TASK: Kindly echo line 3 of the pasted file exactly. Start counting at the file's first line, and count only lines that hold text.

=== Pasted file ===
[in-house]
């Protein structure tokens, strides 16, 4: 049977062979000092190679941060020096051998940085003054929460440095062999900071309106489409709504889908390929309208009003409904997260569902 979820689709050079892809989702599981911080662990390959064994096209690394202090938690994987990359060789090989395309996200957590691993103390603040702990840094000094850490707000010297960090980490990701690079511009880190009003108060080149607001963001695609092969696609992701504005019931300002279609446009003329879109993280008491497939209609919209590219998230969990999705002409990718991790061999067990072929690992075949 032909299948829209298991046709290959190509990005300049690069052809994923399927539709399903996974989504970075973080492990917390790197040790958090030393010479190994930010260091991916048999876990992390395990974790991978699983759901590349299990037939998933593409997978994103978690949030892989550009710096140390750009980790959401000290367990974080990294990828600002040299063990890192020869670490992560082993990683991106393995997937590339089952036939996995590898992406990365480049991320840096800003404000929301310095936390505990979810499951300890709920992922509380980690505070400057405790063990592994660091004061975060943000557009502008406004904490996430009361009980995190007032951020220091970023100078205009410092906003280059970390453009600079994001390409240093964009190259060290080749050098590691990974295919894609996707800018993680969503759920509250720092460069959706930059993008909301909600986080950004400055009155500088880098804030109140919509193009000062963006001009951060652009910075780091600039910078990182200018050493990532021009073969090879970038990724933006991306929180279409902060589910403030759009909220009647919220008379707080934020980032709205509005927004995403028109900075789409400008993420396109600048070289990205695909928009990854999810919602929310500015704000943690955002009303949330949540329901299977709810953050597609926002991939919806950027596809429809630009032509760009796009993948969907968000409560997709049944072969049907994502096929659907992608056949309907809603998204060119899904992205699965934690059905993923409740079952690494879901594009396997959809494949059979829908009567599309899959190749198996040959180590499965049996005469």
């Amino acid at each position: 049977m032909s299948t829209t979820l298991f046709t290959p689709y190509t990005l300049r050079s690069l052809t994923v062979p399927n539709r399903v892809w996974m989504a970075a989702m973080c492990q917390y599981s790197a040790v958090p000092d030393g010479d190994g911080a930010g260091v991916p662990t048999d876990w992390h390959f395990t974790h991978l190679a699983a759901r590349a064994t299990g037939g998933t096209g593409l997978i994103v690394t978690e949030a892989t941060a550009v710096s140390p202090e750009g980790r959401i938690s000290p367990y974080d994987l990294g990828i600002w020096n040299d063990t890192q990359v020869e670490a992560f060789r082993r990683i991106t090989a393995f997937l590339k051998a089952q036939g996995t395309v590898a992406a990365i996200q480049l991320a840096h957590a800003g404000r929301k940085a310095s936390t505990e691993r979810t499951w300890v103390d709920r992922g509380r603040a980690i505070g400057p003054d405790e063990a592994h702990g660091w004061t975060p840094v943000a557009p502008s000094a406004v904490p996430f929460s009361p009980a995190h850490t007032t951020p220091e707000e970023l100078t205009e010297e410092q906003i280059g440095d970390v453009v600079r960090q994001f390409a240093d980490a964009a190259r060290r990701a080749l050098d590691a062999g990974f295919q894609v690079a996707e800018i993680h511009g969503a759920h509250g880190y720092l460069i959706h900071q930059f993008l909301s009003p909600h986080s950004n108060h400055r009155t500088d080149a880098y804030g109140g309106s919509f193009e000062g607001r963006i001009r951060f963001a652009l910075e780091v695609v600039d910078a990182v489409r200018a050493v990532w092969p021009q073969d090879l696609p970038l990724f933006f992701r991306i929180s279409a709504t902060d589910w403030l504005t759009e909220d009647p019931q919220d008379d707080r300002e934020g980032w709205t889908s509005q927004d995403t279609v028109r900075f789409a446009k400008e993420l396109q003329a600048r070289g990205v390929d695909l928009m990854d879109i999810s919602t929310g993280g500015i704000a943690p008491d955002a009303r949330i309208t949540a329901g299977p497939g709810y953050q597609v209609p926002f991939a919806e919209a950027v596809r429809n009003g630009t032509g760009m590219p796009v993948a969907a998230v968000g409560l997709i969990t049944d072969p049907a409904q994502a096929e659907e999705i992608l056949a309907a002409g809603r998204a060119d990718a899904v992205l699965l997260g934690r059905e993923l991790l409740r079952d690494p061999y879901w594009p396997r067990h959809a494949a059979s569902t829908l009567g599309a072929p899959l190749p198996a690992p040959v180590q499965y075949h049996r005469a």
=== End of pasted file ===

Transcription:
């Amino acid at each position: 049977m032909s299948t829209t979820l298991f046709t290959p689709y190509t990005l300049r050079s690069l052809t994923v062979p399927n539709r399903v892809w996974m989504a970075a989702m973080c492990q917390y599981s790197a040790v958090p000092d030393g010479d190994g911080a930010g260091v991916p662990t048999d876990w992390h390959f395990t974790h991978l190679a699983a759901r590349a064994t299990g037939g998933t096209g593409l997978i994103v690394t978690e949030a892989t941060a550009v710096s140390p202090e750009g980790r959401i938690s000290p367990y974080d994987l990294g990828i600002w020096n040299d063990t890192q990359v020869e670490a992560f060789r082993r990683i991106t090989a393995f997937l590339k051998a089952q036939g996995t395309v590898a992406a990365i996200q480049l991320a840096h957590a800003g404000r929301k940085a310095s936390t505990e691993r979810t499951w300890v103390d709920r992922g509380r603040a980690i505070g400057p003054d405790e063990a592994h702990g660091w004061t975060p840094v943000a557009p502008s000094a406004v904490p996430f929460s009361p009980a995190h850490t007032t951020p220091e707000e970023l100078t205009e010297e410092q906003i280059g440095d970390v453009v600079r960090q994001f390409a240093d980490a964009a190259r060290r990701a080749l050098d590691a062999g990974f295919q894609v690079a996707e800018i993680h511009g969503a759920h509250g880190y720092l460069i959706h900071q930059f993008l909301s009003p909600h986080s950004n108060h400055r009155t500088d080149a880098y804030g109140g309106s919509f193009e000062g607001r963006i001009r951060f963001a652009l910075e780091v695609v600039d910078a990182v489409r200018a050493v990532w092969p021009q073969d090879l696609p970038l990724f933006f992701r991306i929180s279409a709504t902060d589910w403030l504005t759009e909220d009647p019931q919220d008379d707080r300002e934020g980032w709205t889908s509005q927004d995403t279609v028109r900075f789409a446009k400008e993420l396109q003329a600048r070289g990205v390929d695909l928009m990854d879109i999810s919602t929310g993280g500015i704000a943690p008491d955002a009303r949330i309208t949540a329901g299977p497939g709810y953050q597609v209609p926002f991939a919806e919209a950027v596809r429809n009003g630009t032509g760009m590219p796009v993948a969907a998230v968000g409560l997709i969990t049944d072969p049907a409904q994502a096929e659907e999705i992608l056949a309907a002409g809603r998204a060119d990718a899904v992205l699965l997260g934690r059905e993923l991790l409740r079952d690494p061999y879901w594009p396997r067990h959809a494949a059979s569902t829908l009567g599309a072929p899959l190749p198996a690992p040959v180590q499965y075949h049996r005469a």